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12 things you didn’t know about laser eye surgery
Laser eye surgery has been around for over two decades now – in fact, you probably know someone who has undergone a laser eye surgery procedure.
Maybe you’re one of the millions of people across the globe who has undergone a laser vision correction procedure and are now living your life free of glasses or contact lenses. Or you may be reading this because you’re considering laser eye surgery.
There’s no doubt that laser vision correction is a life changing procedure, but there are a lot of myths (and questions) around the procedure.
Here are twelve things that you may not know about laser eye surgery.
Vision correction surgery has been around since the 1930s. Before laser technology, there was a procedure called ‘radial keratotomy’. The surgeon would use a scalpel (and a steady hand) to make incisions on the cornea (the surface of the eye) that would radiate out, much like the pattern created when slicing a pizza. This may sound frightening, but it was a mostly successful procedure that allowed the surgeon to reshape the cornea (necessary for vision correction) by flattening and reshaping it in the centre. In fact, the technology has a very interesting history.
Laser eye surgery technology wasn’t initially used for eye surgery. In 1980, an IBM scientist was making microscopic circuits in microchips with an excimer laser. For some reason, it occurred to him that it could also accurately cut organic tissues without damaging the surrounding tissue. Fortunately, he was correct.
Laser vision correction was first performed over thirty years ago. In 1985 the first procedure was performed on a human patient in Dresden, Germany. However, this procedure (PRK, also known as ASLA or LASEK) was not widely practiced for several more years.
Technology never stays still. There have been a number of generations of laser systems introduced over the years. Laser technology has also undergone 30+ platform upgrades.
Today there is more than one type of laser vision correction procedure. Three to be exact –ASLA (also called PRK or LASEK), LASIK and, in the past year, a new procedure called SMILE®. Clinics perform laser eye surgery procedures using a variety of different names for marketing reasons, but they all fall under one of these categories.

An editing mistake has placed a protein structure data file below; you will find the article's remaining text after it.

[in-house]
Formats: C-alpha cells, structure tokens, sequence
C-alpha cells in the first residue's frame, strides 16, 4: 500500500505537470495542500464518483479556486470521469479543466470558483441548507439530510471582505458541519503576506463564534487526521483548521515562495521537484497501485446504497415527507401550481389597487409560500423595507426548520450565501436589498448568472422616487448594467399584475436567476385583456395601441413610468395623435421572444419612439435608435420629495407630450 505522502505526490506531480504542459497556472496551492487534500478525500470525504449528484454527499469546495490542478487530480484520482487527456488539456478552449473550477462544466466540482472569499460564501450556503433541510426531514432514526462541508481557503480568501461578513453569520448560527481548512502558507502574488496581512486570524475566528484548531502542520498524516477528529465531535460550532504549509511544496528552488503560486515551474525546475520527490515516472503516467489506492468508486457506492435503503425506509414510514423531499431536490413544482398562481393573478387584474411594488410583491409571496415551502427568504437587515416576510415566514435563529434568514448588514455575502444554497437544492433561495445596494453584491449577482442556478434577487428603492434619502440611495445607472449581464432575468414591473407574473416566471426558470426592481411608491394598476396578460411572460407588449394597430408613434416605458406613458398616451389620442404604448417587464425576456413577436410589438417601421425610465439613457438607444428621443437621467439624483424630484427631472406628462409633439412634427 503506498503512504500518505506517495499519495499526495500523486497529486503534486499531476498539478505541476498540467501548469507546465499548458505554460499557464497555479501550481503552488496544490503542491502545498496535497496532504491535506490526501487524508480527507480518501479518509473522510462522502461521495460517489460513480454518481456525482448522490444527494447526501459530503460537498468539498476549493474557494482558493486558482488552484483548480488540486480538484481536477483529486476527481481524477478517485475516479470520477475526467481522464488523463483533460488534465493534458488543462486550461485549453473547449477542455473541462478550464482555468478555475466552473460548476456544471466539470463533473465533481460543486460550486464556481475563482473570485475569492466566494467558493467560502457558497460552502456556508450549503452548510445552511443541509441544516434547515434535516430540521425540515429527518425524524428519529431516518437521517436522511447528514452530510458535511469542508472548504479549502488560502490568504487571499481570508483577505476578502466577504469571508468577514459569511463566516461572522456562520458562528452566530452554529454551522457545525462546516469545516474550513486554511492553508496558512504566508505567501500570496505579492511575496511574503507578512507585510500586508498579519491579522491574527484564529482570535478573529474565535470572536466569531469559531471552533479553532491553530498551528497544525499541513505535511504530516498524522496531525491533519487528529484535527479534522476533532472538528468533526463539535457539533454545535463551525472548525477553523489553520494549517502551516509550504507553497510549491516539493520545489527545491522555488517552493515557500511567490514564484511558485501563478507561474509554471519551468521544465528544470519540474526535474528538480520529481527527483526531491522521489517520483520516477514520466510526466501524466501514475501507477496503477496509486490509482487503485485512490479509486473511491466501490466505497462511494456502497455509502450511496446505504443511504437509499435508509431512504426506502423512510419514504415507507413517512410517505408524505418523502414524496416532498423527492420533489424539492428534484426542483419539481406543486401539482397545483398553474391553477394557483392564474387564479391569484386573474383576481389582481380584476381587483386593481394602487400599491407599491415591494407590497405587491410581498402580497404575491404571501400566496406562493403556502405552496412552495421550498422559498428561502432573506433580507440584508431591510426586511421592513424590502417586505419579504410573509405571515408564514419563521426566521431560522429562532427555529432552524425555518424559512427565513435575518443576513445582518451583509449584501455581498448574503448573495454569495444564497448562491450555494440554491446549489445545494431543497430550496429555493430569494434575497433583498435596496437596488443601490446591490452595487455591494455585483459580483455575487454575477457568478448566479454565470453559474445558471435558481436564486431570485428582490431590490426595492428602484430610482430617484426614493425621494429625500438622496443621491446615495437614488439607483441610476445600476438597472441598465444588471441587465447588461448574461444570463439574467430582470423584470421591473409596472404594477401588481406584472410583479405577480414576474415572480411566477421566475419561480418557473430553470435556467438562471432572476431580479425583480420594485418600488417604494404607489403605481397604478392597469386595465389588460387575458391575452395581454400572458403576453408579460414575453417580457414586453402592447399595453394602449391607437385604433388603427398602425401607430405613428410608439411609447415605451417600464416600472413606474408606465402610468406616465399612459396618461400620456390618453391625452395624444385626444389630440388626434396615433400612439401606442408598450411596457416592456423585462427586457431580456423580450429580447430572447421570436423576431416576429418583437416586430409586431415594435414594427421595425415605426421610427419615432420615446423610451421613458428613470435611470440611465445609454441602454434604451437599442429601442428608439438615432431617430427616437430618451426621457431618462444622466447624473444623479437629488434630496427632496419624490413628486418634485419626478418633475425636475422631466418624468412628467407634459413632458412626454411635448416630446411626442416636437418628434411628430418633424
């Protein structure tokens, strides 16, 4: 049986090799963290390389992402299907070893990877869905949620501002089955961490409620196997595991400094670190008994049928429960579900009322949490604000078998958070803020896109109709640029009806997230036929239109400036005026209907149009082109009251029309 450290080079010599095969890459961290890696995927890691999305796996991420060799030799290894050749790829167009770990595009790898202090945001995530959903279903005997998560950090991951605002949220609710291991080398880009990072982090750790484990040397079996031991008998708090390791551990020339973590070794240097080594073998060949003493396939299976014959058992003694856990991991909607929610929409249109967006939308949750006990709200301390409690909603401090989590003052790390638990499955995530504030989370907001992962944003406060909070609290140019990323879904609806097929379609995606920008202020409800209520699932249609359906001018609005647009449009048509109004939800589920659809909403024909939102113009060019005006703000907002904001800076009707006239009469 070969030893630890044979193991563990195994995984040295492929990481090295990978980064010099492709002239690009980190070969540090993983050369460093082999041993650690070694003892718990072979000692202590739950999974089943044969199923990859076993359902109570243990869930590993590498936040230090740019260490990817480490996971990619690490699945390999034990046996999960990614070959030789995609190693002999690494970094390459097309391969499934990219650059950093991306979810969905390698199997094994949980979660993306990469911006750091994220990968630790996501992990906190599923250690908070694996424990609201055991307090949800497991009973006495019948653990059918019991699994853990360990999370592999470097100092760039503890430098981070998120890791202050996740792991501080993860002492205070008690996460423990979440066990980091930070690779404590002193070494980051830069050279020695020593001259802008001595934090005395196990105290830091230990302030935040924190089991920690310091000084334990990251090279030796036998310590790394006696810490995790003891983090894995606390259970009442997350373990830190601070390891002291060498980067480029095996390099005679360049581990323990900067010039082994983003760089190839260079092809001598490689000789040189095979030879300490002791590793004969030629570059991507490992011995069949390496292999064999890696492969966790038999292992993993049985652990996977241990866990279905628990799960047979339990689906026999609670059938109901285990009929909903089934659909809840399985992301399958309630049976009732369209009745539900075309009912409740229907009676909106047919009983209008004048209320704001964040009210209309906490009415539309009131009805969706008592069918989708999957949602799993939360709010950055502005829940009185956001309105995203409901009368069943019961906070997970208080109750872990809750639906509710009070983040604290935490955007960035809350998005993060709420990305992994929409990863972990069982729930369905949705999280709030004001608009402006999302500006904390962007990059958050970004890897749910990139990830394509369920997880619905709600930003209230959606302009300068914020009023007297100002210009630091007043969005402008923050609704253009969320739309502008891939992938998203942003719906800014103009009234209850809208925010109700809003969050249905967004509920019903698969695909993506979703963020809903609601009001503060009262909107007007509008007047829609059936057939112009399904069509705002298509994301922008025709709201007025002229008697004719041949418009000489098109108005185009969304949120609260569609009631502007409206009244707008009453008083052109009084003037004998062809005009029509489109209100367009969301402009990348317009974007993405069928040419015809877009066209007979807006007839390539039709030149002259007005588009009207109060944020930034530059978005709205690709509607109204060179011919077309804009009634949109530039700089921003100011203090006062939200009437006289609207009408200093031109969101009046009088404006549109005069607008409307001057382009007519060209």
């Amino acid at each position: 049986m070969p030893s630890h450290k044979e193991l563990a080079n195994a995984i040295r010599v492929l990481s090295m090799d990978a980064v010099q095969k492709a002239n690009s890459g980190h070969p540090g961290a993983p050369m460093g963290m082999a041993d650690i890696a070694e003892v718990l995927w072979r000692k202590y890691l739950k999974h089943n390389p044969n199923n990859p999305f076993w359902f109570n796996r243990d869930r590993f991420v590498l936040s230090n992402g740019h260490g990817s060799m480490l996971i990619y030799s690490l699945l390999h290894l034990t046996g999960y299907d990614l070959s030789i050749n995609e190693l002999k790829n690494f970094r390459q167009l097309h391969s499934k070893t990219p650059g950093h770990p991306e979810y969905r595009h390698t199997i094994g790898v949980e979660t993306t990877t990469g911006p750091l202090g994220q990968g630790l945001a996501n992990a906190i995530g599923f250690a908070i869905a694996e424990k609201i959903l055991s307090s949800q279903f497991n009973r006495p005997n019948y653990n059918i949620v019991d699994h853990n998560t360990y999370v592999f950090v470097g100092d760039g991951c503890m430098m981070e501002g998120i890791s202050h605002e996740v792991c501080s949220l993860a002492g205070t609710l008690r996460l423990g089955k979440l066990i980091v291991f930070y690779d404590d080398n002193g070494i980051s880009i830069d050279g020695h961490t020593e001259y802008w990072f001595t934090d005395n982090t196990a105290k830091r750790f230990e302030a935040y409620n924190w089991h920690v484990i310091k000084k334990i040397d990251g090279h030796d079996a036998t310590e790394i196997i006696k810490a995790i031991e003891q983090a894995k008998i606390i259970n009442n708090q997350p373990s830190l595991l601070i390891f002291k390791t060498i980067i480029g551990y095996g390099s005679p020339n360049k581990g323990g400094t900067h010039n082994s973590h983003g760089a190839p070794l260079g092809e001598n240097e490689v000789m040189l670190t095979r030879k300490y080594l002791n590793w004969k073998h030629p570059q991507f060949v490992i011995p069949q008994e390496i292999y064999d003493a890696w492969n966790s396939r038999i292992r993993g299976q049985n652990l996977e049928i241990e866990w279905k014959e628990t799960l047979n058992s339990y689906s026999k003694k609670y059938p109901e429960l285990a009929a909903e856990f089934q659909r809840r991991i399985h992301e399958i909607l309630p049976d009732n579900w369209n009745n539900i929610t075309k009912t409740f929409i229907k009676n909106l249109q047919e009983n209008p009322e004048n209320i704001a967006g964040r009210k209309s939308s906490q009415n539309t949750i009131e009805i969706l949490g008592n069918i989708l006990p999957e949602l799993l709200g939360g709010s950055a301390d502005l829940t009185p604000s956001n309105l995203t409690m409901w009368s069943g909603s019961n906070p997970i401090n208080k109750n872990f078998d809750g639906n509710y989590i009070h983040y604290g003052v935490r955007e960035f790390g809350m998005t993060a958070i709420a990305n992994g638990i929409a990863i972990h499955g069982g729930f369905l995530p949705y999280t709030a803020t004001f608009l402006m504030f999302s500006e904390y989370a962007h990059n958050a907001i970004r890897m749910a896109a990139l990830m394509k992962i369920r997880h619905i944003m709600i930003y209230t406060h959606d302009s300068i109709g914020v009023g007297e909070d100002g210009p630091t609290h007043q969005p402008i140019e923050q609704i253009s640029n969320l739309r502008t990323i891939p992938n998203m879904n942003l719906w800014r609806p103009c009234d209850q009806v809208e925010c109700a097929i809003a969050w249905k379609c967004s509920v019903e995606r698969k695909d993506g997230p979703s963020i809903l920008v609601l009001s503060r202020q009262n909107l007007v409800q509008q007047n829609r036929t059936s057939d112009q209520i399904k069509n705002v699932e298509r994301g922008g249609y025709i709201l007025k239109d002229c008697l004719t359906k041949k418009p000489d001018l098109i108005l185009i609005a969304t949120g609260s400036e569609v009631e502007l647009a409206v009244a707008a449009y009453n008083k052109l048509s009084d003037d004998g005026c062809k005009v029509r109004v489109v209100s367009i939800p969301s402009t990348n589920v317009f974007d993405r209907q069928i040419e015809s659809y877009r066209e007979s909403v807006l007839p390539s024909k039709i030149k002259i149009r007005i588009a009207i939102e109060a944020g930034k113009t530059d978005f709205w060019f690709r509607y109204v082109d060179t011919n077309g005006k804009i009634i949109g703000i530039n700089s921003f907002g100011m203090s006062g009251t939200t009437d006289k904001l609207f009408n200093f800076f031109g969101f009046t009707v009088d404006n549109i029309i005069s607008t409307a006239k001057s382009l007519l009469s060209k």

The majority of people can legally drive the next day. Those who have had LASIK usually discover during their follow-up consultation that their vision is the same (or better) than the legal minimum for driving. People recovering from ASLA or SMILE may take a bit longer, but ultimately the result will still be the same.
Several career paths recommend people who wear glasses or contacts should have vision correction surgery. People who want to join the Defence Force or Police Force are often required to have LASIK because both glasses and contact lenses present logistical issues in the line of duty.
Yes, laser vision correction CAN treat astigmatism. It’s not just for people with long-sightedness and short-sightedness – laser eye surgery can treat astigmatism either on its own or along with long- or short-sightedness correction.
Vanity is not the most popular reason for having laser vision correction. The reasons are usually practical ones: professionals such as sports people, chefs or IT workers often havelaser eye surgery to help them perform better and make their lives easier. New parents also discover that trying to find their glasses at 3am leads them on a path to choosing to have laser vision correction.
In the long run, laser eye surgery isn’t as costly as most people think. Do the sums – ongoing replacements of prescription glasses, replacing contact lenses and other costs will most likely exceed the cost of laser eye surgery over the years. Most clinics have financial payment plans that make it easier to pay for laser eye surgery over an extended period of time.
Blinking during laser vision correction won’t affect the procedure. People can even sneeze during treatment and it won’t matter at all. Today, eye-tracking technology makes the laser follow even the smallest eye movement because, let’s face it, no one can keep their eye truly still. As a further reassurance, a surgeon can override the system in a split second at any time.
Laser eye surgery isn’t painful. The eye is numbed before surgery with anaesthetic drops. Some people say they feel a pressure or a moment of discomfort but others feel nothing at all during laser eye surgery.
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